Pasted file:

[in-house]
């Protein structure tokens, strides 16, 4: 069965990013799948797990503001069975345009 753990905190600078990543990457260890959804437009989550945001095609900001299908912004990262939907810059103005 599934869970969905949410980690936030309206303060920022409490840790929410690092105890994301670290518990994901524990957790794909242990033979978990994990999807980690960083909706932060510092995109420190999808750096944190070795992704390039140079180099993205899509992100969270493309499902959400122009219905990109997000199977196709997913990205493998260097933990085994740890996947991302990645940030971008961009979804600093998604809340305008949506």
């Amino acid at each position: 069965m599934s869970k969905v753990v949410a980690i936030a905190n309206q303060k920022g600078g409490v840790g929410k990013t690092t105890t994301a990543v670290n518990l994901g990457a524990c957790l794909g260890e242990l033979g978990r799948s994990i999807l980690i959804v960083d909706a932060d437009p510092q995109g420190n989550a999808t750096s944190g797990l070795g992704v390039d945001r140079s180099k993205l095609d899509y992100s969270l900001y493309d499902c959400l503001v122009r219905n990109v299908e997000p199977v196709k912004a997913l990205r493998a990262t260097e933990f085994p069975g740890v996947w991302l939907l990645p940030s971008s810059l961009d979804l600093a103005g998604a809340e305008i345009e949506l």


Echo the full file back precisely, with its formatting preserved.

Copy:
[in-house]
């Protein structure tokens, strides 16, 4: 069965990013799948797990503001069975345009 753990905190600078990543990457260890959804437009989550945001095609900001299908912004990262939907810059103005 599934869970969905949410980690936030309206303060920022409490840790929410690092105890994301670290518990994901524990957790794909242990033979978990994990999807980690960083909706932060510092995109420190999808750096944190070795992704390039140079180099993205899509992100969270493309499902959400122009219905990109997000199977196709997913990205493998260097933990085994740890996947991302990645940030971008961009979804600093998604809340305008949506």
């Amino acid at each position: 069965m599934s869970k969905v753990v949410a980690i936030a905190n309206q303060k920022g600078g409490v840790g929410k990013t690092t105890t994301a990543v670290n518990l994901g990457a524990c957790l794909g260890e242990l033979g978990r799948s994990i999807l980690i959804v960083d909706a932060d437009p510092q995109g420190n989550a999808t750096s944190g797990l070795g992704v390039d945001r140079s180099k993205l095609d899509y992100s969270l900001y493309d499902c959400l503001v122009r219905n990109v299908e997000p199977v196709k912004a997913l990205r493998a990262t260097e933990f085994p069975g740890v996947w991302l939907l990645p940030s971008s810059l961009d979804l600093a103005g998604a809340e305008i345009e949506l």